[VIEWPOINT]China, the U.S. and KoreaI received a question from Chinese scholars: “We see Taiwan’s independence as more of a threat than the North Korean nuclear problem to the peace and stability of Northeast Asia in the future. What do think of this?”
This came up during a question-and-answer session after I had spoken on “China-United States relations and the North Korean nuclear issue” at the invitation of the Chinese Academy of Social Science in Beijing.
At a juncture when China and the United States mutually need close cooperation regarding current issues, we should take a careful look at how China-U.S. relations would affect security on the Korean Peninsula.
There is a growing possibility that Taiwan will declare independence. Some scenarios predict that the declaration will be made soon, capitalizing on the hosting of the Beijing Olympics in 2008. China proclaims that it would never sit idle watching this happen, and would not hesitate to take any necessary military action.
On April 21, James Kelly, U.S. Assistant Secretary of State, made a testimony on the overview of U.S. policy toward Taiwan in a hearing at the Committee on International Relations of the House of Representatives. This could be a new interpretation of the “Taiwan Relations Act.”
First, Mr. Kelly emphasized that the fundamental element of the Taiwan Relations Act was the stability of Taiwan. This could be a warning against Taiwan’s president, Chen Shui-bian, who shows signs of moving toward independence.
Second, he pointed out that the U.S. government should face the possibility of China’s use of military force against Taiwan. He asserted that the United States opposed Taiwan’s unilateral attempt to change the status quo, and that regarding China’s threat to use military action as an empty threat would be irresponsible behavior. This shows a big difference from the early attitude of the Bush administration, that it would take any action to defend Taiwan.
This change in the U.S. attitude toward Taiwan is in the same context as that in which China displayed its active diplomatic power in the six-way talks to resolve the North Korean nuclear problem peacefully. Through visits of many high-ranking officials, including Jiang Zemin, Hu Jintao, and Wen Jiabao, to the United States, China confirmed to its satisfaction that the United States opposes Taiwan’s independence, while China is reportedly being asked to use its influence on the North Korean nuclear issue in the place of the United States.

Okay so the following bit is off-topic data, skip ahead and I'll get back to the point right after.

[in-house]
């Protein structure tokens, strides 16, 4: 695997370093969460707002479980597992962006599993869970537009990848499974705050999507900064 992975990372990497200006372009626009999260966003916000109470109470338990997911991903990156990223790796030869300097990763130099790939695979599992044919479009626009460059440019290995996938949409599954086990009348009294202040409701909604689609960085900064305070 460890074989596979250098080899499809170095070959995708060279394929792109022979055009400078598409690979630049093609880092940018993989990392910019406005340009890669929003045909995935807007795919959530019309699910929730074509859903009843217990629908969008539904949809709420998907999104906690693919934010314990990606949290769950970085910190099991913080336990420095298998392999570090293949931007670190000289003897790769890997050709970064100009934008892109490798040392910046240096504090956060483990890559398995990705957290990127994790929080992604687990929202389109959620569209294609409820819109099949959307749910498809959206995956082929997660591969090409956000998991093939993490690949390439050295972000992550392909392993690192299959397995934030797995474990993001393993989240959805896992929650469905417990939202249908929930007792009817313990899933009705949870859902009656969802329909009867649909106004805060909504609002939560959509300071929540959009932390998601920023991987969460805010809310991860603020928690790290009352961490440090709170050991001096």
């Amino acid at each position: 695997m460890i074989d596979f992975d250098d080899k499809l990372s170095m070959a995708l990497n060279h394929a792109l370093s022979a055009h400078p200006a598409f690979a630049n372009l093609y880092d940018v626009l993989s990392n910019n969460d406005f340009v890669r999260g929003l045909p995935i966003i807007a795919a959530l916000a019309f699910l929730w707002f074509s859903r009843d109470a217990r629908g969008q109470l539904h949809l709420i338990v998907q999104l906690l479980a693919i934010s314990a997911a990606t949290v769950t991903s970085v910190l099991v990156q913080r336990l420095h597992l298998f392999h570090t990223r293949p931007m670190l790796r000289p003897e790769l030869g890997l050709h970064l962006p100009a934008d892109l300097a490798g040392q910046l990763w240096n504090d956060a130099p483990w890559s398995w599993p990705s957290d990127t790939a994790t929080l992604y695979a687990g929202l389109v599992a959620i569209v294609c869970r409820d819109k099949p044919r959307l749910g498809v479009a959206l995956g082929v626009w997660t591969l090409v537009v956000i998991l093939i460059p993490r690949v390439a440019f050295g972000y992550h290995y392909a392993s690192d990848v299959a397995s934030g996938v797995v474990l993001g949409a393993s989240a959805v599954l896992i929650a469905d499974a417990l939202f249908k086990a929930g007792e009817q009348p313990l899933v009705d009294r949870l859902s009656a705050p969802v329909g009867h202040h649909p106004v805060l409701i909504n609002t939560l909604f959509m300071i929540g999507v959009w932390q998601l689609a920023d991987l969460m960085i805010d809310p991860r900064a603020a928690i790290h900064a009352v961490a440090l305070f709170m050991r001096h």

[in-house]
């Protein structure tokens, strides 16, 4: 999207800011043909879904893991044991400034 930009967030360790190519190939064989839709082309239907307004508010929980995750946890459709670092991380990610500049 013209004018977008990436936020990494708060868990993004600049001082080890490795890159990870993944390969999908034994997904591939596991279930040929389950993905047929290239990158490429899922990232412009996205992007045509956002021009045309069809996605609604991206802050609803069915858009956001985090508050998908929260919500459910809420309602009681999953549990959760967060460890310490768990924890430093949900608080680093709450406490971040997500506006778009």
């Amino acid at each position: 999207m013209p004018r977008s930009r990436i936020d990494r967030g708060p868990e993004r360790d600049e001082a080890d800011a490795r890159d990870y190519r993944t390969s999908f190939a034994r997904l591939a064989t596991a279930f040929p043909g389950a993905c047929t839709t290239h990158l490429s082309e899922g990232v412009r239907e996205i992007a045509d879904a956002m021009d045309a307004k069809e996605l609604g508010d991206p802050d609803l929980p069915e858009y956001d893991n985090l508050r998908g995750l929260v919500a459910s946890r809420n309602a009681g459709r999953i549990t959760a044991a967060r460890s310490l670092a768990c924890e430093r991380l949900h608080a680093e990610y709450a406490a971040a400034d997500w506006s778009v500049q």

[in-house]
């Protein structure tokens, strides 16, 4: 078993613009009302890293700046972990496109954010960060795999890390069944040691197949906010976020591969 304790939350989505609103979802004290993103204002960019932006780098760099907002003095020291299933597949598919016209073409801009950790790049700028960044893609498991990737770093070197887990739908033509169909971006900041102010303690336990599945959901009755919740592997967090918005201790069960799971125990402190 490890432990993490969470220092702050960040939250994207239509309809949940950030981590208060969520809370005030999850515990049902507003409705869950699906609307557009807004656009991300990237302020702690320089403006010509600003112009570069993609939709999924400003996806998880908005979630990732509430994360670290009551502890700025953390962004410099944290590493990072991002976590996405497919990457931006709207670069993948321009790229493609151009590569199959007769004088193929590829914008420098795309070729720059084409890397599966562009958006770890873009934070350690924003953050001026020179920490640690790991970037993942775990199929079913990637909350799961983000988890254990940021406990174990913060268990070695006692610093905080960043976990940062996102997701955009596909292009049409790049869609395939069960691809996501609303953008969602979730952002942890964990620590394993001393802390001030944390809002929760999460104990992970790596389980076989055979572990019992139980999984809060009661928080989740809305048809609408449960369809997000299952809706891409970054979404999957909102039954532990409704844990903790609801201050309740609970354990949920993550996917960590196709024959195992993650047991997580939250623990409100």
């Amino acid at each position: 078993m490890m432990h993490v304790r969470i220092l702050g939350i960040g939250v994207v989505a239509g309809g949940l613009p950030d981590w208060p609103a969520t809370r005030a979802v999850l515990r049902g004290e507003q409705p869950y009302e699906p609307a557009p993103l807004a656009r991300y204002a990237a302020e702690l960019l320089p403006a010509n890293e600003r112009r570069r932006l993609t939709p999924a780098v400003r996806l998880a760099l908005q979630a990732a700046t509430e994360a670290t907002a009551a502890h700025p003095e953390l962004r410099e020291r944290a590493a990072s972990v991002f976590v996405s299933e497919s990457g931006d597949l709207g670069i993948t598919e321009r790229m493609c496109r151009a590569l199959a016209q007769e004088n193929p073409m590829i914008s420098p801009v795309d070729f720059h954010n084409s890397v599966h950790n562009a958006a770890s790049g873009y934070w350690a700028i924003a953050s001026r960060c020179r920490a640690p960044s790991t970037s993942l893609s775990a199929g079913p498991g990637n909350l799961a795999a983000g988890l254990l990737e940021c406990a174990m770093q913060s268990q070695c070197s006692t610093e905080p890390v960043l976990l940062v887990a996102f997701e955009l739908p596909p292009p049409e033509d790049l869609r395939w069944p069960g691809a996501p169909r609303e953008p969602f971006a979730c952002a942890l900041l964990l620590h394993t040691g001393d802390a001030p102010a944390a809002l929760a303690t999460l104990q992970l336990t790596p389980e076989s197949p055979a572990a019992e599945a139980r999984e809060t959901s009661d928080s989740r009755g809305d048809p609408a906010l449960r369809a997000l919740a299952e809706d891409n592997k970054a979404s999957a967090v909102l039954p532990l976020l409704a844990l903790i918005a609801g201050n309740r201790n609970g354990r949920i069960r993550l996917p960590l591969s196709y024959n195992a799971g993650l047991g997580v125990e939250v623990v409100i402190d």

In China, some people view that the United States does not truly intend to resolve the nuclear problem. They think that having the problem unresolved will fit the interests of the United States. This viewpoint is based on the perception that the United States wants to keep its army stationed in Northeast Asia, the U.S. munitions industry wants to increase its arms sales and the United States does not want any failure in its plans, including those for a missile defense system.
China voluntarily undertook a constructive role in settling the nuclear issue for fear that North Korea’s possession of nuclear weapon would undermine peace in Northeast Asia. This move underlies China’s position that it expects the United States to play a role in solving the Taiwan issue.
Attention has been recently drawn to the change of perception among Korean politicians and the general public, that they now consider China to be of greater importance than the United States. It was reported that a survey conducted by the ruling Our Open Party showed that 63 percent of 130 representatives-elect answered that “priority should be given to China.”
Another poll also showed that more than 80 percent of the public agreed with this conclusion. People seem to recognize that the status and role of the United States in Northeast Asia has been reduced and that China has greater influence than the United States in solving the North Korean nuclear problem or in improving North-South Korean relations.
The United States is trying to solve the nuclear problem by persuading China. China is trying to solve the problem of Taiwan’s independence by persuading the United States. For peace and stability in Northeast Asia, both countries are making efforts to achieve common goals. The geopolitical location of the Korean Peninsula, surrounded by strong powers, teaches us a historical lesson that our interests can be hurt in the negotiations behind the scenes.
I hope the government will cast away any prejudice about the United States and China and display wisdom in undertaking practical diplomacy that could maximize our interests.
* The writer is a professor at the Graduate School of International Studies, Korea University. She is teaching at Peking University as a visiting professor. Translation by the JoongAng Daily staff.
by Ahn Yin-hay